Today I am speaking with a mobile RV technician from the Chattanooga area of Tennessee, which is where he opted to move after retiring from his career in the tech industry.
However, Allen Look was retired for all of five minutes before he realized he needed something to do. He saw tremendous need for RV technicians in the Chattanooga area, and Allen though it would be a good business he could establish with his brother, Kevin.
Together, they excelled in courses at the National RV Training Academy when they went through the program in 2022. Allen was impressed by the different types of people from all sorts of backgrounds who were pursuing business opportunities providing mobile tech services and RV inspections.
Allen had owned RVs in the past, which is why he knew demand for repair services was very high. That is especially true for technicians who will complete repairs on-site without requiring people to drive their rigs to a repair center.
One of the challenges Allen faces as a mobile technician is sometimes having access to resources he needs in the field, especially when cell service is weak and there isn’t an internet connection.
However, one of the greatest benefits he received from NRVTA training was the ability to connect with 150 to 200 other professionals, which have remained very beneficial resources for Allen.
He describes some of the challenges and rewards of being a small business owner, as well as how the experience has opened his eyes to ways Allen can help other technicians build successful businesses of their own by harnessing the power of technology.
Allen is working with investors and other partners to create a platform to help those independent business owners with scheduling and the financial aspects of operating a successful business. His primary goal is to help reduce the level of “administrivia” that independent business owners must wade through every week.
If Allen were going to provide any advice to new mobile RV technicians, it would be to get out of their house and just drive around. He specifically suggests they print up a bunch of business cards and drop them off at campgrounds in the area.
Doing that brought in 80 percent of Roving Handyman’s business when he was just getting started. Today, Allen and his brother are so busy that they can’t handle all the demand for repair services.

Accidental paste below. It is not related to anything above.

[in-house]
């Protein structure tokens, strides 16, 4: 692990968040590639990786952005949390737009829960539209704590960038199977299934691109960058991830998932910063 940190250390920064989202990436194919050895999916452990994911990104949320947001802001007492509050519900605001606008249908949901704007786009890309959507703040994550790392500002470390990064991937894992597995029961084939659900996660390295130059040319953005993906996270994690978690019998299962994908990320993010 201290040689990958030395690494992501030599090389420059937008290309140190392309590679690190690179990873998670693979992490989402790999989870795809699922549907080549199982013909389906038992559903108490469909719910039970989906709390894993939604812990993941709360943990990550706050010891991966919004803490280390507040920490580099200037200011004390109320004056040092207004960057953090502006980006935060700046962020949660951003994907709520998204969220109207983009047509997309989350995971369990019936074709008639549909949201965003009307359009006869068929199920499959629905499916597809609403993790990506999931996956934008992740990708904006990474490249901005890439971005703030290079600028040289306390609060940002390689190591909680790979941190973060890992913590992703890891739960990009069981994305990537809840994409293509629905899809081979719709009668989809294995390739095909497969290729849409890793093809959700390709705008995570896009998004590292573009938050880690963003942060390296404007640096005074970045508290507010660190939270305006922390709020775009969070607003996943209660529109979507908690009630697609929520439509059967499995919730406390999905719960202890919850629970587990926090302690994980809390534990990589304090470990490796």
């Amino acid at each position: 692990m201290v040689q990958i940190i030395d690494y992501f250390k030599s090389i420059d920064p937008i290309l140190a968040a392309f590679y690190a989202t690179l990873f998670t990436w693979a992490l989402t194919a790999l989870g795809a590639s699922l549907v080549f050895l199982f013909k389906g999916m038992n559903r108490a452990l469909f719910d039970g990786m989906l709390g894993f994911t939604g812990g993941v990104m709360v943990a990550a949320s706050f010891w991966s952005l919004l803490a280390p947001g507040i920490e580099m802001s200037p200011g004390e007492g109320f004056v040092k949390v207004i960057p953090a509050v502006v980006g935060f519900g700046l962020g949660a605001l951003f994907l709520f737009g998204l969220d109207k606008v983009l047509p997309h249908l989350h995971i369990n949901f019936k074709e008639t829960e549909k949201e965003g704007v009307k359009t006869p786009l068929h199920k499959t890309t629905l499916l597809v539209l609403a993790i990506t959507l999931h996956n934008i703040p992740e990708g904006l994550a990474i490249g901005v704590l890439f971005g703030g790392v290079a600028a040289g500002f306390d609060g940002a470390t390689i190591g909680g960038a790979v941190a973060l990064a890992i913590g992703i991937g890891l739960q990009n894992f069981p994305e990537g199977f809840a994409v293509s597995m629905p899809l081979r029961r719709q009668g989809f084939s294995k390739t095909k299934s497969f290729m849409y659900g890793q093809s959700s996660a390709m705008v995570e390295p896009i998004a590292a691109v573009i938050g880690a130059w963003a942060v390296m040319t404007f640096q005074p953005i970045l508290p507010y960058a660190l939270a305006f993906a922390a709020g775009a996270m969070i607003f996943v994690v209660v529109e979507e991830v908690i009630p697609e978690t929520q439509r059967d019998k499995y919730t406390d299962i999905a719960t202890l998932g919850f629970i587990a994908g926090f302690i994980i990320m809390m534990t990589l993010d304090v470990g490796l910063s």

He also suggests networking with RV dealers in the area who cannot provide mobile service to their customers, especially to those RVers who live in their rigs full-time and are reluctant to leave them at a repair facility.
One of the biggest surprises Allen has discovered is the difficulty mobile RV technicians have in getting Google to recognize their businesses. That’s because the mobile technicians don’t have a physical location and can’t provide a storefront. Therefore, Google doesn’t see the company as being legitimate.
That’s what is motivating Allen to expand RV Handyman to other regions of the country just to give mobile service technicians an opportunity to connect with clients wherever they may be.
People who want to connect with Allen either for repair services on their own rigs, or as business owners interested in joining his online network, should visit www.rovinghandyman.com.
Today’s episode is sponsored by the National RV Training Academy in Athens, Texas. The academy’s one-week live training or home study course will teach you everything you need to know to fix about 80 percent of the problems people experience with their RVs.
You can also sign up for additional training to become an RV inspector, campground technician or to provide mobile RV service. For more information, visit www.nrvta.com.
That’s all for this week’s show. Next time, I will be interviewing the membership director the National RV Inspectors Association and the RV Technician Association of America about the upcoming NRVTA Expo. The virtual event takes place in October to provide continuing education credits for technicians and inspectors. I’ll have that interview on the next episode of RV Tech Talk. Thank you for listening!